Clogged shower drains can be both frustrating and gross. If you have one, you may also be concerned that you will need to spend a lot of money on a plumber to come to fix it.
Fortunately, many shower clogs can be fixed relatively easily. Most clogs are close enough to the drain that they can be picked up with an inexpensive drain auger.
Here are steps that you can follow to fix a clogged shower drain yourself, without having to spend money on a plumber. Since I bought my house, I have used this method to clear multiple clogged drains.
Gather Your Tools
Clearing a clogged shower drain will require a few different tools. The exact tools needed may vary slightly depending on the design of your shower, but here is a list of tools you will probably need:
- A 25-foot drain auger with 1/4 inch cable
- Nitrile gloves
- Screwdriver (I needed a #2 Phillips)
- Magnetic parts bowl
- A rag (Used to wipe the drain auger’s cable)
- Plastic bag
- Face mask
- Goggles/safety glasses
When attempting to do this do not neglect wearing personal protective equipment. Drains are disgusting places that house all sorts of bacteria. Protecting your hands and face is extremely important.
Related: Build a Complete Prepper Tool Kit: Tool List and Tips
Remove the Shower Strainer or Plug
Before you attempt to clear the drain clog, you will need to remove the shower strainer. Whatever is clogging your shower drain going to be too large to pull out through the holes in the strainer.
Get a screwdriver and take out the screws. I like to place them in a magnetic parts bowl to make sure that they don’t get lost or fall down the drain. If you lose a screw, you may need to buy a new strainer just for the replacement screws. That is a very frustrating trip to the hardware store.
Look Down the Drain
After you remove the shower strainer, use your flashlight to look down your drain. The main thing you need to look for is hair since it is the most common cause of a clogged shower drain.
If you can grab the clog, go for it, but there is probably more hair past the S-Bend. This is the s-shaped place in the drainpipe that always holds a small amount of water. The water prevents poo-gasses from the sewer from coming into your shower.
If the clog isn’t visible, you will need to use the drain auger.
Insert the Drain Auger
After you remove any easily-accessible hair or other foreign materials, insert your drain auger into the drain. Loosen the lock knob or lever and pull the cable out of the drum. Push it into the drain until it stops.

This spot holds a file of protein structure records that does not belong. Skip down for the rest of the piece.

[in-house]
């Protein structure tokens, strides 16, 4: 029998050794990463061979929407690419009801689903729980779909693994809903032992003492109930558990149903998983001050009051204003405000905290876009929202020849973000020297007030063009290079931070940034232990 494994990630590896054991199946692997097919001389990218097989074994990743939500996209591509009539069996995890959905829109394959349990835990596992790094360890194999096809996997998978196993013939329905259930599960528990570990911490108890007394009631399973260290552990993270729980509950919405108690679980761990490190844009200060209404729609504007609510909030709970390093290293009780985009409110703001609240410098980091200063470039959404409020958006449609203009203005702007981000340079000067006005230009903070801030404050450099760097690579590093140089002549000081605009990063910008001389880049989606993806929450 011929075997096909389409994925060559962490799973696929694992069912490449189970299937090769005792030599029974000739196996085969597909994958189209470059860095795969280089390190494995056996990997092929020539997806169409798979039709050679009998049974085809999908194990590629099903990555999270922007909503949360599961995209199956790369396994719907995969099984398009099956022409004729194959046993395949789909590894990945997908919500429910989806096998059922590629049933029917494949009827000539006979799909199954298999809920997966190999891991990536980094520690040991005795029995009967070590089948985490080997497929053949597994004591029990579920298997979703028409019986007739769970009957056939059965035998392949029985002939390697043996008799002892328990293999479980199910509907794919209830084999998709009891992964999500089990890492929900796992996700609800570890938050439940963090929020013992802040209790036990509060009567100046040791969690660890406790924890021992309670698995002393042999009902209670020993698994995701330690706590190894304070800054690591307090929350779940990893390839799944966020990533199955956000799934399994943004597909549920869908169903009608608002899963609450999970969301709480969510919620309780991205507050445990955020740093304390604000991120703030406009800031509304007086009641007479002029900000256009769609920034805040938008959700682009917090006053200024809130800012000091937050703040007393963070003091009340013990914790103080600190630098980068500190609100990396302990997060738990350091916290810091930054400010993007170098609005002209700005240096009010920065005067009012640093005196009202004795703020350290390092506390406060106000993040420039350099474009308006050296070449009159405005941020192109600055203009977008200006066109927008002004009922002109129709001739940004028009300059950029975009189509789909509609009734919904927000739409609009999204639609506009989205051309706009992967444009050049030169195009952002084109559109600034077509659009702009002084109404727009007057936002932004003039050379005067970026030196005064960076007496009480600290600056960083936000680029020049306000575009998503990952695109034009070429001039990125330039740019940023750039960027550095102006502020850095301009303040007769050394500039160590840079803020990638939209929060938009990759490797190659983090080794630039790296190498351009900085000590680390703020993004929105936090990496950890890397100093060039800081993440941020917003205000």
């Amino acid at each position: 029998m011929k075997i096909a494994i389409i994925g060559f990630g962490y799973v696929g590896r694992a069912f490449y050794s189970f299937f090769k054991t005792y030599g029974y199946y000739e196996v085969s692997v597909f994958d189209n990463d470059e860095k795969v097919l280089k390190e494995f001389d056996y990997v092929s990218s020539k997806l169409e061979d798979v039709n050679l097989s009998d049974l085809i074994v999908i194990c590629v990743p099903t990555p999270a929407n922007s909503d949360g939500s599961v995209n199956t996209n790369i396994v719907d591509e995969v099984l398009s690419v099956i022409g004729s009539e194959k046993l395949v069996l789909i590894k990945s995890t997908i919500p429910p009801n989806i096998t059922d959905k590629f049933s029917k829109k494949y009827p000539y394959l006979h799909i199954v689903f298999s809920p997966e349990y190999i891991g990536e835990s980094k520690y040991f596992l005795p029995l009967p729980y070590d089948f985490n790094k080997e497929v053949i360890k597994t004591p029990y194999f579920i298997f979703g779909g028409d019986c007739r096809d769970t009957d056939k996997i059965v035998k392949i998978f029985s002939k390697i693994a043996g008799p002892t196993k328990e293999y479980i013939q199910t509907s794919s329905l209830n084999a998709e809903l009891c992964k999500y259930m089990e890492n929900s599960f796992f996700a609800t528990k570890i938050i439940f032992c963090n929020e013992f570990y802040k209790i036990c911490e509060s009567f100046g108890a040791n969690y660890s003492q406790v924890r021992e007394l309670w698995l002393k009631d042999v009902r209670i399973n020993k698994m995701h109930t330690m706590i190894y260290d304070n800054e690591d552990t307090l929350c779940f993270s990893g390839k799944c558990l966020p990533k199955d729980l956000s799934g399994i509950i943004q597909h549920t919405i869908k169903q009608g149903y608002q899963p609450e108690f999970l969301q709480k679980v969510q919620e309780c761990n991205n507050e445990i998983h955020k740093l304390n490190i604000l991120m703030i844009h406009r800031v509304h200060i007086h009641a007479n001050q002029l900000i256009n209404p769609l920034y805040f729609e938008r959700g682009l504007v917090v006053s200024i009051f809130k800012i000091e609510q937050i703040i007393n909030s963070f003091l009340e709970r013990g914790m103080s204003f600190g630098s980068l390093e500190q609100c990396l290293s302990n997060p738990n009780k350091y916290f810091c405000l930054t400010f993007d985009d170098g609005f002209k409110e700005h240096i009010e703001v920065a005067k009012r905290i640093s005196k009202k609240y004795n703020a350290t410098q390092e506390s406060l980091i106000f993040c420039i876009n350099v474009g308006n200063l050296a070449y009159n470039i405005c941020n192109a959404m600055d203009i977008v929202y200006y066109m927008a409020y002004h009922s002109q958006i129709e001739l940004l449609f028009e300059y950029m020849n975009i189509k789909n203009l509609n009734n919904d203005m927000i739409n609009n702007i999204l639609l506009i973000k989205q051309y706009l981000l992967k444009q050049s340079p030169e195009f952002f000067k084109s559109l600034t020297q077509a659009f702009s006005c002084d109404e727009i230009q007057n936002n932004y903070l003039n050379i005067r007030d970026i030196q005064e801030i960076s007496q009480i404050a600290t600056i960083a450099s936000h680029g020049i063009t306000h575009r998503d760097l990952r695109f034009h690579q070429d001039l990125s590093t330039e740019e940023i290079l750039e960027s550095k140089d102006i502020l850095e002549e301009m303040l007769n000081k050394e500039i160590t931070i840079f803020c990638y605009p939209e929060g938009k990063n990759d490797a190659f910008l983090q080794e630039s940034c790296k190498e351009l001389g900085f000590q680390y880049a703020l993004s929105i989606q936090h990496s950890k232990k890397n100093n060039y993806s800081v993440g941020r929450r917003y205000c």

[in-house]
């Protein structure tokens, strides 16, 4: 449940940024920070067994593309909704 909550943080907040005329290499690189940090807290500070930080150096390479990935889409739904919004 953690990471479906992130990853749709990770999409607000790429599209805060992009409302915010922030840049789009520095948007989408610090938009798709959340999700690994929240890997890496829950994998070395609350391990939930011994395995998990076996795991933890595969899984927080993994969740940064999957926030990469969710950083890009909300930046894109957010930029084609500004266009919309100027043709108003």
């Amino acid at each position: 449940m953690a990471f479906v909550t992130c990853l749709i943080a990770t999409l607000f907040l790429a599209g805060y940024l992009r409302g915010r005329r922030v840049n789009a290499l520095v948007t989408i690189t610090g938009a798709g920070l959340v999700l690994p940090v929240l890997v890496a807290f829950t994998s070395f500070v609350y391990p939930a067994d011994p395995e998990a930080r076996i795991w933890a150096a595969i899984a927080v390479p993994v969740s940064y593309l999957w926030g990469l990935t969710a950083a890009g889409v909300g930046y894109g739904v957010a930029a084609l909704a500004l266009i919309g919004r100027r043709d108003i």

When it stops, tighten the lock knob or lever and rotate the drum while pressing down slightly. Be sure only a small amount of cable is outside the drain while turning, otherwise the cable will twist around itself. Also, be sure the lock knob or lever is tight. Otherwise, the cable will not spin like it is supposed to.
After the cable moves forward a little, see if you can keep pushing it into the drain. If you feel resistance, turn the drum again, and then pull the cable out. As you pull the cable out and feed it back into the drum, wipe the cable down with a rag.
Inspect Your Work
When the cable is out of the drain, you may have some hair and other very gross stuff on the end of your drain auger. This means that you have found at least part of your problem.
Remove whatever nastiness is attached to your drain auger and put it in a plastic bag for disposal. Try putting some water down the drain. If you can run the water without any problems for a couple of minutes, you may have solved your problem.
If so, skip to the next step. However, if the drain is still clogged, see below.
Run the Drain Auger Again
Place your drain auger back into the drain and repeat the steps from earlier. Your main goal will be to go a little further down the drain than you did on your previous pass.
Try to run the auger into the pipe until you feel resistance. When this happens, turn your drain auger’s drum several times, and then pull it all the way out. You know you have struck gold when you pull out something that looks like a raccoon tail covered in used motor oil.
Turn on the shower and let it run again. If it drains, then yay! If not, keep repeating these steps until you are successful.
After you remove the clog and ensure that the drain is working properly, reinstall the shower strainer onto the top of the pipe. Be sure not to drop a screw down the drain. I did that once, and I learned my lesson.
Also, avoid tightening the screws too tightly. The part that holds the screws and shower strainer in place is probably plastic. Stripping the threads is easy to do and the fix for this may be pricey.
Many inexpensive drain augers like the one that I used in the pictures should not be used over and over again. If the auger’s cable becomes stressed from overuse, it may snap inside of the drain.
This would be an extremely expensive repair that only a plumber would be able to take care of. If your drain auger has any kinks, discard it and purchase another one.
Drain augers are very inexpensive when compared to a plumber’s bill that could cost a few hundred dollars for a simple clog removal or several thousand dollars if they have to tear up the shower and floor to get to a broken auger cable.
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